Pollutants (POPs) under the LRTAP Convention."

99-10 Gupta, Aarti. ìFraming ëBiosafetyí in an International Context: The Biosafety Protocol

Negotiations.î

The Belfer Center for Science and International Affairs (BCSIA) Discussion Papers, established in 1991, will be issued

on an irregular basis with three programmatic subseries: International Security; Science, Technology, and Public

Policy; and Environment and Natural Resources. Inquiries and orders may be directed to: Belfer Center for Science

and International Affairs, Publications, Harvard University, 79 JFK Street, Cambridge, MA, 02138.


BELFER CENTER FOR SCIENCE AND INTERNATIONAL AFFAIRS

JOHN F. KENNEDY SCHOOL OF GOVERNMENT

HARVARD UNIVERSITY

Discussion Paper Series

Last updated: Tuesday, 11/16/2006

99-09 Seng, Jordan. ìIf Iraq Gets the Bomb: Zealous Rogues, Old-Fashioned Tyrants, and Nuclear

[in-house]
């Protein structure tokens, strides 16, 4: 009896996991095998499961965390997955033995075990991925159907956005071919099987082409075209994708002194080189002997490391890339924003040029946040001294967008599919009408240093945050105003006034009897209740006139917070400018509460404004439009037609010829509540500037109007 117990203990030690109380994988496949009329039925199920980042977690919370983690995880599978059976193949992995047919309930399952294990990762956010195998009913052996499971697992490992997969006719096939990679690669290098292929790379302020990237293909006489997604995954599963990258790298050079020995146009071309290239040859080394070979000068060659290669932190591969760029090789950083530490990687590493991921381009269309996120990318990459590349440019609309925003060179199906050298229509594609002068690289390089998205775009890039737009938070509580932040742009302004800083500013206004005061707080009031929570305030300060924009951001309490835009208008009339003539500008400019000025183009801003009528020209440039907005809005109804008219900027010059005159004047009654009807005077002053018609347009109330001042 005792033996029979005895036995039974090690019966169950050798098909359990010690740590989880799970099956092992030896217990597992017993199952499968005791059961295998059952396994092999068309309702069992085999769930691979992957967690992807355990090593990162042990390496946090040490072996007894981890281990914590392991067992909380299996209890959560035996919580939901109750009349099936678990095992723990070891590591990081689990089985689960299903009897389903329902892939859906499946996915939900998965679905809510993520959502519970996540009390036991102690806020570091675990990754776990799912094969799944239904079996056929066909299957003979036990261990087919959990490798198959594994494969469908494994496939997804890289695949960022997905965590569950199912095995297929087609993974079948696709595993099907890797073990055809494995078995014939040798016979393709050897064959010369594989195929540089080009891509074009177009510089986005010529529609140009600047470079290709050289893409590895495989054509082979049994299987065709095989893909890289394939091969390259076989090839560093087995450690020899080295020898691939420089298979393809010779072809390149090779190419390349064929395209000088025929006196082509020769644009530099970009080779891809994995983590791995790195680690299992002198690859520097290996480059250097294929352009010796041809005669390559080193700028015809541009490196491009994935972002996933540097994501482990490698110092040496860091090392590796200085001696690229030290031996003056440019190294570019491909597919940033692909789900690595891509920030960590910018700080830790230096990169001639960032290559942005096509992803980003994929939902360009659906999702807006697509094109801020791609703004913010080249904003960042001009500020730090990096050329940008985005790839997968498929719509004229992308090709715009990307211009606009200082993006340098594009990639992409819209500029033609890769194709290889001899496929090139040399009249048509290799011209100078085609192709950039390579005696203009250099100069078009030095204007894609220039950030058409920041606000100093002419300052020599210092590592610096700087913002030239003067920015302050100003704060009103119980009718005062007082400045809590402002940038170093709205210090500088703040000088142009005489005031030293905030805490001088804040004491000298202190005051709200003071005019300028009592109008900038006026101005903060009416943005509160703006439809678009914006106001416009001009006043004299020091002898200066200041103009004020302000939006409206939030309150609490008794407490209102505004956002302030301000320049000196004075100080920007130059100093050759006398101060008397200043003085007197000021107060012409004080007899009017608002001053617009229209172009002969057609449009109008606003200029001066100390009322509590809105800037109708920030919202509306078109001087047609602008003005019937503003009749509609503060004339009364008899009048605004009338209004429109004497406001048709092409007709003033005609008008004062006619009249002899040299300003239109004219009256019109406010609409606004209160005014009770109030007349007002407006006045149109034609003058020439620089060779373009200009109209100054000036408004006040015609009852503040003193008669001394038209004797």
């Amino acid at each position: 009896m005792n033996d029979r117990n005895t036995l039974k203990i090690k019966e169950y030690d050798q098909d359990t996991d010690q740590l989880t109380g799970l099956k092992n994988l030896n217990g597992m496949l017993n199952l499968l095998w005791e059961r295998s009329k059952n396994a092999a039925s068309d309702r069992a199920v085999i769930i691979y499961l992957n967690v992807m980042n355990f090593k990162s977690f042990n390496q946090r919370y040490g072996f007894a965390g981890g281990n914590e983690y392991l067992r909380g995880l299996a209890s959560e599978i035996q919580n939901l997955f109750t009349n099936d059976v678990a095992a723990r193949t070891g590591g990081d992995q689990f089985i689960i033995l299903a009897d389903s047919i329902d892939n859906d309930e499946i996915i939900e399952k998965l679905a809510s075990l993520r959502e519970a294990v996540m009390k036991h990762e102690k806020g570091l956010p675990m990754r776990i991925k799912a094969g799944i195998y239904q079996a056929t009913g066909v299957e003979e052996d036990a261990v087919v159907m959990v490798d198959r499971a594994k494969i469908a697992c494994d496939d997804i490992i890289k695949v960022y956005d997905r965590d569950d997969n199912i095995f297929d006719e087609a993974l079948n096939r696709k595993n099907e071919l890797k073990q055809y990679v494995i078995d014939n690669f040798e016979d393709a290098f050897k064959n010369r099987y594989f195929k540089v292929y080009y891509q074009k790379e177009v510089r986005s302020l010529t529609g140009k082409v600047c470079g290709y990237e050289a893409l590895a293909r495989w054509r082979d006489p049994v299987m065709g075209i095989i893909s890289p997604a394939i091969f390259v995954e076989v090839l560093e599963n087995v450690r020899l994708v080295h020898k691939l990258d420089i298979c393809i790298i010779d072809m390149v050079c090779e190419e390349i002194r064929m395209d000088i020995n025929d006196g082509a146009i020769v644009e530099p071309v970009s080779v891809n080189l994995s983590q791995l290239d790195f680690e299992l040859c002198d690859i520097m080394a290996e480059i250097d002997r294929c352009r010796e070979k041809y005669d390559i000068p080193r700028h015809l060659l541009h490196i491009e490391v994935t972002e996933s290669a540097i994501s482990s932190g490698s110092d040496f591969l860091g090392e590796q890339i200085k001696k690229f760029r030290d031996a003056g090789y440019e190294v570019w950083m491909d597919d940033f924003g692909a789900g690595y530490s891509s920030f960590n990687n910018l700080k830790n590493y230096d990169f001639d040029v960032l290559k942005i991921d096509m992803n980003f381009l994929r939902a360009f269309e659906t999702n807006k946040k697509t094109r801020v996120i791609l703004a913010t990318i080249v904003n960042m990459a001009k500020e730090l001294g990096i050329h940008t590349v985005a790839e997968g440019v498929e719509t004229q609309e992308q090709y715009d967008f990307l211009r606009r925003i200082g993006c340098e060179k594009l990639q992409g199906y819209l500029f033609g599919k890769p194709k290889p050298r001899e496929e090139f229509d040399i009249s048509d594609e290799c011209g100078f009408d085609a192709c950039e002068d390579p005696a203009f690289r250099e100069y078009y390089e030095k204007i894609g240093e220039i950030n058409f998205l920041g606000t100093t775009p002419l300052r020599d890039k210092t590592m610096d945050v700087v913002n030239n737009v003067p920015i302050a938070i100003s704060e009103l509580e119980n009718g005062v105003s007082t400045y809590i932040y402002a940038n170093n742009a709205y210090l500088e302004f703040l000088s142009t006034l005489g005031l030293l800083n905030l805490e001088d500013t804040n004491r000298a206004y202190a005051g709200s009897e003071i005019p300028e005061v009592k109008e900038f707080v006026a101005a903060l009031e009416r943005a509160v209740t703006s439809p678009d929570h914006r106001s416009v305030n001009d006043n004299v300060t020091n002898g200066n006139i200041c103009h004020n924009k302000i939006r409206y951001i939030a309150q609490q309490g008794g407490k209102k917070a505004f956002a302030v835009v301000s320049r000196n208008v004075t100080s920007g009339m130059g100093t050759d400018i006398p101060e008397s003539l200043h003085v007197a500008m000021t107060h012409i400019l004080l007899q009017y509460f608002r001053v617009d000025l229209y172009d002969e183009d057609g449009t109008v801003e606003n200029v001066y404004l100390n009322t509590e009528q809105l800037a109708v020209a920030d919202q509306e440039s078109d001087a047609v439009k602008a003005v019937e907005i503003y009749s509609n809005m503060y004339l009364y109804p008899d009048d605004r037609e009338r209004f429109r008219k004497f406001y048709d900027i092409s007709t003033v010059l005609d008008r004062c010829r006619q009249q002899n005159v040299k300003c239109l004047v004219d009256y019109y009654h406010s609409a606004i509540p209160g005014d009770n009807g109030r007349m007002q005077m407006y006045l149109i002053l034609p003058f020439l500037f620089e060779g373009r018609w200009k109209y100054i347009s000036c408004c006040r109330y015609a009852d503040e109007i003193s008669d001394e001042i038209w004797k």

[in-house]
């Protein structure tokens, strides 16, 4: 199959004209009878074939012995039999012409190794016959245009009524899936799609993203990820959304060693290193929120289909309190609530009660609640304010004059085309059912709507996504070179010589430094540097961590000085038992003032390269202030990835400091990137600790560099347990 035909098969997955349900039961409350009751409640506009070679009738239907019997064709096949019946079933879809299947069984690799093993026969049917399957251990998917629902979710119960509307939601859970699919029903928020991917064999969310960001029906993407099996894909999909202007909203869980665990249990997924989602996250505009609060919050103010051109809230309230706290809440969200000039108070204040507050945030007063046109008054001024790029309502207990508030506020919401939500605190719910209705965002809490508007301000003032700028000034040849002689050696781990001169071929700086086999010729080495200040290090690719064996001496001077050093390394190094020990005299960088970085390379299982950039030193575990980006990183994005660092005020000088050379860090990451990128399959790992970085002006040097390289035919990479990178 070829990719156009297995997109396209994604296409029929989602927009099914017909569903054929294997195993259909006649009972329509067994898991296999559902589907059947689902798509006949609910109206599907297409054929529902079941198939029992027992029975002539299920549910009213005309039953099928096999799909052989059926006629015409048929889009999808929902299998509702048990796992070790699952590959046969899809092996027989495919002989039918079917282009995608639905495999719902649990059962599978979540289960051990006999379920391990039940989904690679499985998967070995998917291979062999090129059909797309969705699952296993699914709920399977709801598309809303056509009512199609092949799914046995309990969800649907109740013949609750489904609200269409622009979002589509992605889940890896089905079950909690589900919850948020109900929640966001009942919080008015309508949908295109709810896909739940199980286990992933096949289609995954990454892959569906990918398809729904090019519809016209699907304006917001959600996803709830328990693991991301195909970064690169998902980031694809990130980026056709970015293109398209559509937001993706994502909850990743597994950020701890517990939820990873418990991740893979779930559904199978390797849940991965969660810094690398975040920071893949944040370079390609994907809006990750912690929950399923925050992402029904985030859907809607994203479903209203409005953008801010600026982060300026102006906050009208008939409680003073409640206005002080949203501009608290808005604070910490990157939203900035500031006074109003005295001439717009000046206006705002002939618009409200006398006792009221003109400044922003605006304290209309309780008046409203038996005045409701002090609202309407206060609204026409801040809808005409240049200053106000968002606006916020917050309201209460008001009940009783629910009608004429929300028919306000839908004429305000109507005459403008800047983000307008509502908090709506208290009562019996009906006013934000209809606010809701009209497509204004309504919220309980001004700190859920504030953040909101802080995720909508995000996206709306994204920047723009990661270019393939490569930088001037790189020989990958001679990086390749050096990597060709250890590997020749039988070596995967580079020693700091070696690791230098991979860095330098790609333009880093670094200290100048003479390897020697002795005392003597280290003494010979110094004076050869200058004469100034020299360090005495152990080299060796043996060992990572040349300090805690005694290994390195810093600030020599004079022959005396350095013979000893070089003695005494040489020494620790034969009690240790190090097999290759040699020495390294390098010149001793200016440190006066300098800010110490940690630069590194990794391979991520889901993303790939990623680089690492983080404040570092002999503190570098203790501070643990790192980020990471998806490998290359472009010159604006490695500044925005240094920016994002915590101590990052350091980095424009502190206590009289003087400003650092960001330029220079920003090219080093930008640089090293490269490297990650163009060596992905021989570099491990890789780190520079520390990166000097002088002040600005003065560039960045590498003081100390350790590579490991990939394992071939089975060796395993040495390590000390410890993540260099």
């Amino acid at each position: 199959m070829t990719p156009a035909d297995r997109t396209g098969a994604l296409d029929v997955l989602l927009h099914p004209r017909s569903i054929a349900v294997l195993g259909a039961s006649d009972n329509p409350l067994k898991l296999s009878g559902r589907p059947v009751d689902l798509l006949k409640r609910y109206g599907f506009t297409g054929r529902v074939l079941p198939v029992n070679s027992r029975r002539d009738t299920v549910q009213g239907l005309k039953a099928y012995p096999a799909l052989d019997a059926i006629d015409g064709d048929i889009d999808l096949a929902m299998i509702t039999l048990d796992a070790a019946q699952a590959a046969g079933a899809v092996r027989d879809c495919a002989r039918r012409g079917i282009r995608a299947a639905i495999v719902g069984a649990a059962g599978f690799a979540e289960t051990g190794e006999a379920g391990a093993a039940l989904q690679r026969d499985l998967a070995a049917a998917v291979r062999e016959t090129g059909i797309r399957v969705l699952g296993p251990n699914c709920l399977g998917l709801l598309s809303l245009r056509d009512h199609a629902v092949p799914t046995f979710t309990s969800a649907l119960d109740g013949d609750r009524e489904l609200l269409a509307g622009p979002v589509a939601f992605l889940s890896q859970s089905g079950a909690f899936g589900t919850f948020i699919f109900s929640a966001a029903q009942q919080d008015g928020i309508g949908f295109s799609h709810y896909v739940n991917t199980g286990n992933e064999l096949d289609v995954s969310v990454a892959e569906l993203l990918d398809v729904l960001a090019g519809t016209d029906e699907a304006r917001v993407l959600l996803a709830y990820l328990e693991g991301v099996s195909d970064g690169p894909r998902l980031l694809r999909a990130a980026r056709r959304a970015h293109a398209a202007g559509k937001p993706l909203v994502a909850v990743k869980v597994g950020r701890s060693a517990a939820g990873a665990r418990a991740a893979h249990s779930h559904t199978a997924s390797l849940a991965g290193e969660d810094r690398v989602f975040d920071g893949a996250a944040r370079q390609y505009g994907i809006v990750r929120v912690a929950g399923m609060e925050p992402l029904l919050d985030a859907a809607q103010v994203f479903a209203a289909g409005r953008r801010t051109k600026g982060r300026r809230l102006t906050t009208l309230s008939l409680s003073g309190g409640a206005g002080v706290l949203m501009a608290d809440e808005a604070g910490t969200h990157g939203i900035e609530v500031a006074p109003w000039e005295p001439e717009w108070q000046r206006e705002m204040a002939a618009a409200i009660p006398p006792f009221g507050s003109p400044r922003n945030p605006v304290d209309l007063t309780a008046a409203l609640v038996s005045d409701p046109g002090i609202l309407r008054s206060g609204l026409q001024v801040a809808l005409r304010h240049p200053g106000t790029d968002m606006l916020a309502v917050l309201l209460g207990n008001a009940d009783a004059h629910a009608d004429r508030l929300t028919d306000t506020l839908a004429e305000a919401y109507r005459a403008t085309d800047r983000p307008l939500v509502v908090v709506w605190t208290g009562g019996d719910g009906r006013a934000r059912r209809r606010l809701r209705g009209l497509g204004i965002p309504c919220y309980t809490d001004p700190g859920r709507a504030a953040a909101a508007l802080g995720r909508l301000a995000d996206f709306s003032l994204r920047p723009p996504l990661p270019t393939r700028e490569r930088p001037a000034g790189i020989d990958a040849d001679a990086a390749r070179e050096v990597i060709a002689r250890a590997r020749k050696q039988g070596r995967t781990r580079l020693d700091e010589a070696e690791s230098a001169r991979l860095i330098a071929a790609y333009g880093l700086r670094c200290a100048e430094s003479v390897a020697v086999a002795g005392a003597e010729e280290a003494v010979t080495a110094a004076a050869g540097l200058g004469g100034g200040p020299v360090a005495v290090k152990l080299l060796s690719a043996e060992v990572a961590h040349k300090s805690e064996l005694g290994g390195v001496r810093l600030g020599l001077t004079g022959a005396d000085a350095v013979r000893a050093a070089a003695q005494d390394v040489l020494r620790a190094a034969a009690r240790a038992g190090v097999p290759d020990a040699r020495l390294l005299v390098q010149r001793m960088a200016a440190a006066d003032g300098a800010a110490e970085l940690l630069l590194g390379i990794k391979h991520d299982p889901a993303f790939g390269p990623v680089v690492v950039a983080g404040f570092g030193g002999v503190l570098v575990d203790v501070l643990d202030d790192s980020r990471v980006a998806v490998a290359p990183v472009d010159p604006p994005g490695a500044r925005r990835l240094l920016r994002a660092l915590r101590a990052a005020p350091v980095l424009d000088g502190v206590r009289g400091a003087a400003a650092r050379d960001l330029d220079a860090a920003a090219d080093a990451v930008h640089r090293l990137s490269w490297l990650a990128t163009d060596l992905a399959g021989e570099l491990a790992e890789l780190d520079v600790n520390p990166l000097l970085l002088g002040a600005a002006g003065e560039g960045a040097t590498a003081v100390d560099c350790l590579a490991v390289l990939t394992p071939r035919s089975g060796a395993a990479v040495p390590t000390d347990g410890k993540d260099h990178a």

Deterrence.î

99-08 Konoplyov, Sergei. ìAnalytical Centers in Ukraine.î

99-07 Foster, Charles, H.W. and David Foster. ìThinking in Forest Time: A Strategy for the

Massachusetts Forest.î

99-06 Pfaff, Alexander S. and Stavins, Robert N. ìReadings in the Field of Natural Resource &

Environmental Economics.î

99-05 Johnsen, Tor Arnt, Shashi Kant Verma and Catherine Wolfram. ìZonal Pricing and Demand-

Side Bidding in the Norwegian Electricity Market.î

99-04 Dietrich, William F. ìGuide to Research Databases of Acid Rain Assessment and Policy

Literature.î

99-03 Grant, Richard. ìPower and Prosperity: Challenges and Opportunities for Small States.î